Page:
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* First Moon Landing: July 20, 1969 *
It was 50 years ago on Sunday 20th July 1969 at 8:17 am (UTC) that man first landed on the moon. 50 year anniversary: Saturday 20th July 2019: One Giant Leap For Mankind | NASA Apollo 11 was the spaceflight that landed the first two people on the Moon. Commander Neil Armstrong and lunar module pilot Buzz Aldrin, both American, landed the Apollo Lunar Module Eagle on July 20, 1969, at 20:17 UTC. Armstrong became the first person to step onto the lunar surface six hours later on July 21 at 02:56:15 UTC; Aldrin joined him 19 minutes later. After Aldrin had spent one hour, 33 minutes on the surface, he re-entered the LM, followed 41 minutes later by Armstrong. The entire EVA phase lasted more than two-and-a-half hours, ending at 111 hours, 39 minutes into the mission. Armstrong and Aldrin spent 21 hours, 36 minutes on the moon's surface.
Video: First Moon Landing 1969The video of the very first moon landing of the apollo 11 mission in 1969! Neil Armstrong was the first man to set foot on the moon with his now legenday words "One small step for man, a giant leap for mankind." This is a truly amazing video and it was in 1969!!! If you think about it, you have orders of magnitude more processing power in your mobile phone than they did in the whole space craft!! Incredible!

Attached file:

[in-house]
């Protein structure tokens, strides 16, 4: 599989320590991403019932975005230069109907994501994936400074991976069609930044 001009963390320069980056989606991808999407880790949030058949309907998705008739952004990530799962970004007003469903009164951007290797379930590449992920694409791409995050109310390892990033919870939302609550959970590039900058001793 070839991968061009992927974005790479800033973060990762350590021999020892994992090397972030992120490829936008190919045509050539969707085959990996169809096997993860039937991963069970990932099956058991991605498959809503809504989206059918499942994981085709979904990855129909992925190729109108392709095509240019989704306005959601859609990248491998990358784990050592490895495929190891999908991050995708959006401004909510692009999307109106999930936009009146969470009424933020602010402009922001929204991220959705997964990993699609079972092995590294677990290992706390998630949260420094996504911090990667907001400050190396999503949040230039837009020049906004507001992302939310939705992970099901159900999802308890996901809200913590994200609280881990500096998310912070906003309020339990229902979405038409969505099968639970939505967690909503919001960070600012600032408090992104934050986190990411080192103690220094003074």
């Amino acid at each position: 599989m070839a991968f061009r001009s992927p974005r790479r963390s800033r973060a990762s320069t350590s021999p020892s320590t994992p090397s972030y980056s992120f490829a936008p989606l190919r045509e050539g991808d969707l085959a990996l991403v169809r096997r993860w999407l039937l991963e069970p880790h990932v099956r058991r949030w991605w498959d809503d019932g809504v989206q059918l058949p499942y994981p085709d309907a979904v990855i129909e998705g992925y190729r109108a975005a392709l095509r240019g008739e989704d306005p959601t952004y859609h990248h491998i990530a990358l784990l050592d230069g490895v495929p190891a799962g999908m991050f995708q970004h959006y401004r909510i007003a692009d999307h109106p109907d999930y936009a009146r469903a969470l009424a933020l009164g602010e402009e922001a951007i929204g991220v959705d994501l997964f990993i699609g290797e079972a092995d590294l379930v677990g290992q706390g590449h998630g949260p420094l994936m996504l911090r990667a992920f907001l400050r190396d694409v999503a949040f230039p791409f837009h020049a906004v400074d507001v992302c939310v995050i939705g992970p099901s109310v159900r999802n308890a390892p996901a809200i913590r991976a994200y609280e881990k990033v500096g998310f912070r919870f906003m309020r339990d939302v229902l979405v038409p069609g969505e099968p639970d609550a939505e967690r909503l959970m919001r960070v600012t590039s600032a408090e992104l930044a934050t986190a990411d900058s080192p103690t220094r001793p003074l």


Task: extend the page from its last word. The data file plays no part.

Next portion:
July 20, 1969: One Giant Leap For MankindJuly 1969. It's a little over eight years since the flights of Gagarin and Shepard, followed quickly by President Kennedy's challenge to put a man on the moon before the decade is out.It is only seven months since NASA's made a bold decision to send Apollo 8 all the way to the moon on the first manned flight of the massive Saturn V rocket. Now, on the morning of July 16, Apollo 11 astronauts Neil Armstrong, Buzz Aldrin and Michael Collins sit atop another Saturn V at Launch Complex 39A at the Kennedy Space Center. The three-stage 363-foot rocket will use its 7.5 million pounds of thrust to propel them into space and into history. At 9:32 a.m. EDT, the engines fire and Apollo 11 clears the tower. About 12 minutes later, the crew is in Earth orbit. After one and a half orbits, Apollo 11 gets a "go"for what mission controllers call "Translunar Injection"- in other words, it's time to head for the moon. Three days later the crew is in lunar orbit. A day after that, Armstrong and Aldrin climb into the lunar module Eagle and begin the descent, while Collins orbits in the command module Columbia. Collins later writes that Eagle is "the weirdest looking contraption I have ever seen in the sky,"but it will prove its worth. When it comes time to set Eagle down in the Sea of Tranquility, Armstrong improvises, manually piloting the ship past an area littered with boulders. During the final seconds of descent, Eagle's computer is sounding alarms. It turns out to be a simple case of the computer trying to do too many things at once, but as Aldrin will later point out, "unfortunately it came up when we did not want to be trying to solve these particular problems." When the lunar module lands at 4:18 p.m EDT, only 30 seconds of fuel remain. Armstrong radios "Houston, Tranquility Base here. The Eagle has landed."Mission control erupts in celebration as the tension breaks, and a controller tells the crew "You got a bunch of guys about to turn blue, we're breathing again." Armstrong will later confirm that landing was his biggest concern, saying "the unknowns were rampant,"and "there were just a thousand things to worry about." At 10:56 p.m. EDT Armstrong is ready to plant the first human foot on another world. With more than half a billion people watching on television, he climbs down the ladder and proclaims: "That's one small step for a man, one giant leap for mankind." Aldrin joins him shortly, and offers a simple but powerful description of the lunar surface: "magnificent desolation."They explore the surface for two and a half hours, collecting samples and taking photographs. They leave behind an American flag, a patch honoring the fallen Apollo 1 crew, and a plaque on one of Eagle's legs. It reads, "Here men from the planet Earth first set foot upon the moon. July 1969 A.D. We came in peace for all mankind." Armstrong and Aldrin blast off and dock with Collins in Columbia. Collins later says that "for the first time,"he "really felt that we were going to carry this thing off." The crew splashes down off Hawaii on July 24. Kennedy's challenge has been met. Men from Earth have walked on the moon and returned safely home. In an interview years later, Armstrong praises the "hundreds of thousands"of people behind the project. "Every guy that's setting up the tests, cranking the torque wrench, and so on, is saying, man or woman, 'If anything goes wrong here, it's not going to be my fault.'" In a post-flight press conference, Armstrong calls the flight "a beginning of a new age,"while Collins talks about future journeys to Mars. Over the next three and a half years, 10 astronauts will follow in their footsteps. Gene Cernan, commander of the last Apollo mission leaves the lunar surface with these words: "We leave as we came and, God willing, as we shall return, with peace, and hope for all mankind."
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